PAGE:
One Day Upon a Time: Quinnis

Doctor Who: The Companion Chronicles: Quinnis, starring Carole Ann FordIf you follow Time and The – ! on Google+ or Twitter, then you already know I’m a huge Big Finish fan. The Companion Chronicles range is one of my favorites, especially those stories featuring the First Doctor’s companions. Carole Ann Ford, William Russell, Maureen O’Brien, Peter Purves, and Jean Marsh—that’s right, Sara Kingdom herself—each do an incredible job at reprising their characters, and while they don’t strive to impersonate William Hartnell (or other actors who sadly are no longer with us), they embody the essence of the First Doctor in their performances. The Companion Chronicles are not generally full-cast audio dramas, but the Doctor is never missing from these stories, and they add a richness to Doctor Who that’s extremely satisfying.

Quinnis is no exception, either. Occupying that nebulous, rarely explored period in Doctor Who mythos before An Unearthly Child, before the Ship brings the Doctor and Susan to 76, Totters Lane in the summer of 1963, and before our journey with the Doctor begins, writer Marc Platt creates a vibrant world from a throwaway line in The Edge of Destruction—Susan comments that the planet Quinnis in the Fourth Universe is “where we nearly lost the TARDIS four or five journeys back”—that is anything but black-and-white.

“Tell me a story”

The planet Quinnis in the Fourth UniverseIn fact, there’s little that’s black-and-white about Quinnis, exploring the boundaries between superstition and reason, logic and instinct, good luck and bad luck, and even whether free will exists.  These themes have variously been examined in Doctor Who before through the stories penned by Terry Nation, and especially John Lucarotti, but the imagery and language Platt employes is unique and Quinnis becomes a place that’s completely believable while being truly truly exotic, its dry, airy plains and mountains inspired by Platt’s own travels to Namibia and Madagascar.  “The air on Quinnis was dry and spicy, almost peppery,” Susan recalls, “and it caught in my throat.”  At the same time, Nigel Fairs’ incidental score is perfectly composed and realized, drawing you in, and making Quinnis that much more real—you almost squint as you imagine the bright, unyielding sun in the cloudless skies over Bridgetown market.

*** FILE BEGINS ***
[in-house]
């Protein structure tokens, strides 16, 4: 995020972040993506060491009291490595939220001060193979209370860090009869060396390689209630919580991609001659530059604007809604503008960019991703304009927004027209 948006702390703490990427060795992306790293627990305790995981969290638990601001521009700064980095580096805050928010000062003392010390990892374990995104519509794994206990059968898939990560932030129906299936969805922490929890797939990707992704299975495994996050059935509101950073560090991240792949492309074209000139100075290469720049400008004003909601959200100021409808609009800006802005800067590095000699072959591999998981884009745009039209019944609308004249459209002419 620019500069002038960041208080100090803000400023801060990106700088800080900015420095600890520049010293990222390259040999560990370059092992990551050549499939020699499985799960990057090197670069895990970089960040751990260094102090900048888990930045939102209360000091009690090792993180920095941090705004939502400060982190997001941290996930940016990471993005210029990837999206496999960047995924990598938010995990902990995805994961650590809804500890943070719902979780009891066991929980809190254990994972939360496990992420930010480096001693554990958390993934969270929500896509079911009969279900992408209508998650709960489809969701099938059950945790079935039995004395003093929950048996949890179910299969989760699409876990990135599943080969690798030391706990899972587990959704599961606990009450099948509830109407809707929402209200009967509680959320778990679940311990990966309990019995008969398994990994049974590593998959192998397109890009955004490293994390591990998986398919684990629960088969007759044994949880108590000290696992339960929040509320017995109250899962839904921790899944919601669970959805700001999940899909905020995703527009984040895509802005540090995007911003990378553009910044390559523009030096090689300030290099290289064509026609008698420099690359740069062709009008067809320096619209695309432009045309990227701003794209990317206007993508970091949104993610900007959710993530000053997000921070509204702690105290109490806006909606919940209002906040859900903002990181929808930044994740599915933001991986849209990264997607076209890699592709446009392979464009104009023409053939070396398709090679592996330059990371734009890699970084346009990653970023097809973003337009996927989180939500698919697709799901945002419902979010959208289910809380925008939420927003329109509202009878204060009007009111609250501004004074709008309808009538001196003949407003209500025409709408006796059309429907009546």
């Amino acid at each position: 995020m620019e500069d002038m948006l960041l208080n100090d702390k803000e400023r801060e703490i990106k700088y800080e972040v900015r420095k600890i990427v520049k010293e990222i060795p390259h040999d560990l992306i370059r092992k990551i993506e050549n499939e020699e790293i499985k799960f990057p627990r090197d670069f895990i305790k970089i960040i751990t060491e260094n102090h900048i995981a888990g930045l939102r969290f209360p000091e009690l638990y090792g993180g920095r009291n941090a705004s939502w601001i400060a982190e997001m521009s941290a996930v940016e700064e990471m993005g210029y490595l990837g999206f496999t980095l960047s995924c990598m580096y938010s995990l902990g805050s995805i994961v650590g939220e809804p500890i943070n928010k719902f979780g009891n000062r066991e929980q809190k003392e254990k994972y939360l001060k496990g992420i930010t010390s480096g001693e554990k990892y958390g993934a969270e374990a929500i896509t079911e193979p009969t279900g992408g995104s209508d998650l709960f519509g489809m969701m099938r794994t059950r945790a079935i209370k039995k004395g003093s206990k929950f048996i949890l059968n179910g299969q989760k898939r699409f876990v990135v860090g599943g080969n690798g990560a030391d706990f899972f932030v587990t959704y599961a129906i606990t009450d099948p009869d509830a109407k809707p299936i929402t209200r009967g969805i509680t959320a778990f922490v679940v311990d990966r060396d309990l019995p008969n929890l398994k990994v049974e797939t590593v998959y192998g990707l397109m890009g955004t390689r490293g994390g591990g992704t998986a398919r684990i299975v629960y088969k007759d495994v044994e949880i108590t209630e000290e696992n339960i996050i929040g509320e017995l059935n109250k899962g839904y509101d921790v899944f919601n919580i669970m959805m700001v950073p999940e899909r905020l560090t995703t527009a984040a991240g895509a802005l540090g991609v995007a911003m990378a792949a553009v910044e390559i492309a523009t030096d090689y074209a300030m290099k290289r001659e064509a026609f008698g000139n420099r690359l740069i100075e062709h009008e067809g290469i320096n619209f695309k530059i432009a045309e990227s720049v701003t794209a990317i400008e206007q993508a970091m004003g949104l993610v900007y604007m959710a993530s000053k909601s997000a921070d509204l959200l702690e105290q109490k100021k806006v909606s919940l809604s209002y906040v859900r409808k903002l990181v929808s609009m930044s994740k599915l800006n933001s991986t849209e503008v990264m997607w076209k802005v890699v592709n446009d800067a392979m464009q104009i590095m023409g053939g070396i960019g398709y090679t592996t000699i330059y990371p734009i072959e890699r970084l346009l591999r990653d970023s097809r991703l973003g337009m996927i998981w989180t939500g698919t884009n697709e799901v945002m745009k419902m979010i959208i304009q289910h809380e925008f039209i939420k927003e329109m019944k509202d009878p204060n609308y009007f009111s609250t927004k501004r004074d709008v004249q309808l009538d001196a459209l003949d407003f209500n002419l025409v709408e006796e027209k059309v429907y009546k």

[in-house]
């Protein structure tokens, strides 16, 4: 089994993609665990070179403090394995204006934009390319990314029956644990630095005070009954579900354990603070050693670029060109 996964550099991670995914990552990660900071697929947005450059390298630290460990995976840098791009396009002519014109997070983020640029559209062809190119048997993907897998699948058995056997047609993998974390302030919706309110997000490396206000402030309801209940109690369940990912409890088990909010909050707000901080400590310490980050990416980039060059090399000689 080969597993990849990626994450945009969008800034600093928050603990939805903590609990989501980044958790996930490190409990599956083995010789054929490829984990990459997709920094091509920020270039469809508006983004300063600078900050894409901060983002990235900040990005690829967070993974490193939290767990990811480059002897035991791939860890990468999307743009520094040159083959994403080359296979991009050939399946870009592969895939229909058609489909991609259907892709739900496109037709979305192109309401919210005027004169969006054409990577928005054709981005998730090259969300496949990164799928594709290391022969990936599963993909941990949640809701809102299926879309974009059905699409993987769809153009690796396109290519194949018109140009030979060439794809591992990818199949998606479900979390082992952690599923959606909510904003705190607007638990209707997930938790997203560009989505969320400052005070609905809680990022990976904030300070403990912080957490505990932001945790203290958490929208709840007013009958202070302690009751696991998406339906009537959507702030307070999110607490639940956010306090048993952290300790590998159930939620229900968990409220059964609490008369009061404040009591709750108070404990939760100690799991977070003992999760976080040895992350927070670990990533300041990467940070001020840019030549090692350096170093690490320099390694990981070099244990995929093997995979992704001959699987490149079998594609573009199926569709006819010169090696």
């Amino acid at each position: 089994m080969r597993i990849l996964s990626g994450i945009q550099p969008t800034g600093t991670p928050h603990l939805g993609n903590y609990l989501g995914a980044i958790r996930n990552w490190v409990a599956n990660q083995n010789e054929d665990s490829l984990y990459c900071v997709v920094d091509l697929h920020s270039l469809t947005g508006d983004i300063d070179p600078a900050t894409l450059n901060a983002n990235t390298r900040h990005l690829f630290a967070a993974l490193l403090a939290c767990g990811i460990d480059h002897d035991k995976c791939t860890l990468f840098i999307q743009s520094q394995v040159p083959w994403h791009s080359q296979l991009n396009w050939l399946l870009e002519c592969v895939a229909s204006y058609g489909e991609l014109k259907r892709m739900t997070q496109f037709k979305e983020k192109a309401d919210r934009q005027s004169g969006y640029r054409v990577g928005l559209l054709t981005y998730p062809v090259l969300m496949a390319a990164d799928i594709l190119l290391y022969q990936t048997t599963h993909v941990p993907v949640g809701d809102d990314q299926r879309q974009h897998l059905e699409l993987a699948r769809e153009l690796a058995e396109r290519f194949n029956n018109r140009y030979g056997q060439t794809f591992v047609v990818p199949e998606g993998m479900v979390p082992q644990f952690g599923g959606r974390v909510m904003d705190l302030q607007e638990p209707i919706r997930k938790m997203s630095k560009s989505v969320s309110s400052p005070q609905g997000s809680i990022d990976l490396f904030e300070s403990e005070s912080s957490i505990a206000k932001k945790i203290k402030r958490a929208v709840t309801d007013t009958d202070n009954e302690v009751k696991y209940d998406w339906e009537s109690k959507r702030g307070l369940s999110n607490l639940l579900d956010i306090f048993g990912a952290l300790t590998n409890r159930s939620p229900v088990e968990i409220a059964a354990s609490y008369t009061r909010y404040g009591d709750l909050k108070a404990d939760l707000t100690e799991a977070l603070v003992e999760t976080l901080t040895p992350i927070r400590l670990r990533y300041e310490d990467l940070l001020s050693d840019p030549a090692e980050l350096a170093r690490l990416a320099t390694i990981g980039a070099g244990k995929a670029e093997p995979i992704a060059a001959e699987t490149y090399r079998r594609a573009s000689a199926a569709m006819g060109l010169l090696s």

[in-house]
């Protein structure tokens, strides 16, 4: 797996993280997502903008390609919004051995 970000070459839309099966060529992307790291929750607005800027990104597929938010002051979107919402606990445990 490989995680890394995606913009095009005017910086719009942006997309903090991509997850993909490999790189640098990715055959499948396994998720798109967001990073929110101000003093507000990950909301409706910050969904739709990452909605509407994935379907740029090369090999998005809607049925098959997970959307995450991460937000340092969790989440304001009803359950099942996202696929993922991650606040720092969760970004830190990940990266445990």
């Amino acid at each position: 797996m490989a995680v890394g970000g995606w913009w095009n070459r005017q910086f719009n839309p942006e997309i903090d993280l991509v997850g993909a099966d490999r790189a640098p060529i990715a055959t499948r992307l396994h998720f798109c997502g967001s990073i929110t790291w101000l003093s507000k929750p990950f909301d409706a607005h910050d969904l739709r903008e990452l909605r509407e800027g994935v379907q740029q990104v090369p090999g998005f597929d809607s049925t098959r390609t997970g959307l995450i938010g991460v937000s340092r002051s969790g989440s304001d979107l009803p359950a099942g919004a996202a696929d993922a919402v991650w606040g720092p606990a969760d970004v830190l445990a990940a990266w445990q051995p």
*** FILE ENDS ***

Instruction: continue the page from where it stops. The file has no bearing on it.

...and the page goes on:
“And I couldn’t tell my tears from the rain”

There are strong juxtapositions in Quinnis: the superstitious nature of the brozne-skinned people of Bridgetown contrast starkly with the logic of the Doctor, who becomes the town’s unwitting rainmaker, and even between the two acts of the story.  The first part is light, dry, and even hopeful, while the second part, after the rains come, is dark, and there’s a damp heaviness that weighs on you as you listen, a sense of shame and sorrow and desperation permeate throughout.

This friction between reason and superstition is played out in the final confrontation between Meedla the shrazer—a carrion bird with second sight that the Doctor decries as “repulsive”—and the Doctor and a huntsman from a nearby township in the skies over the vast plain: a battle between two vast birds, one flesh and blood, the other, the huntsman’s ornithopter, a machine devised by science and reason that, ironically, mimics the shrazer’s form, and is inspired by it.  The Doctor wins in the end, of course, but for Susan it only brings sadness and sorrow, and, as Meedla foresaw, “I couldn’t tell my tears from the rain,” she says mournfully.

Carole Ann Ford and her real-life daughter Tara-Louise Kaye both give exceptional performances as Susan and Meedla.  Ford portrays the First Doctor very gently, seeing him in a way that only the Doctor’s granddaughter could, and his love and concern for his granddaughter’s wellbeing comes across perfectly.  And as the TARDIS slips back from the Fourth Universe into our Third Universe, there’s a slight sense of sadness, because you’re left wanting a little more time with the Doctor and Susan alone together before their “quiet, studious existence” is changed forever one foggy evening in November.

Daniel Lestarjette

Daniel is the owner and Managing Editor of Time and The – !. He's been a fan of Doctor Who since watching Tom Baker regenerate into Peter Davison on his local PBS station as a kid. He launched Time and The – ! in 2011 after having the bright (?) idea to watch every Doctor Who story from the beginning and blog about it. (Yeah, he's way behind.)

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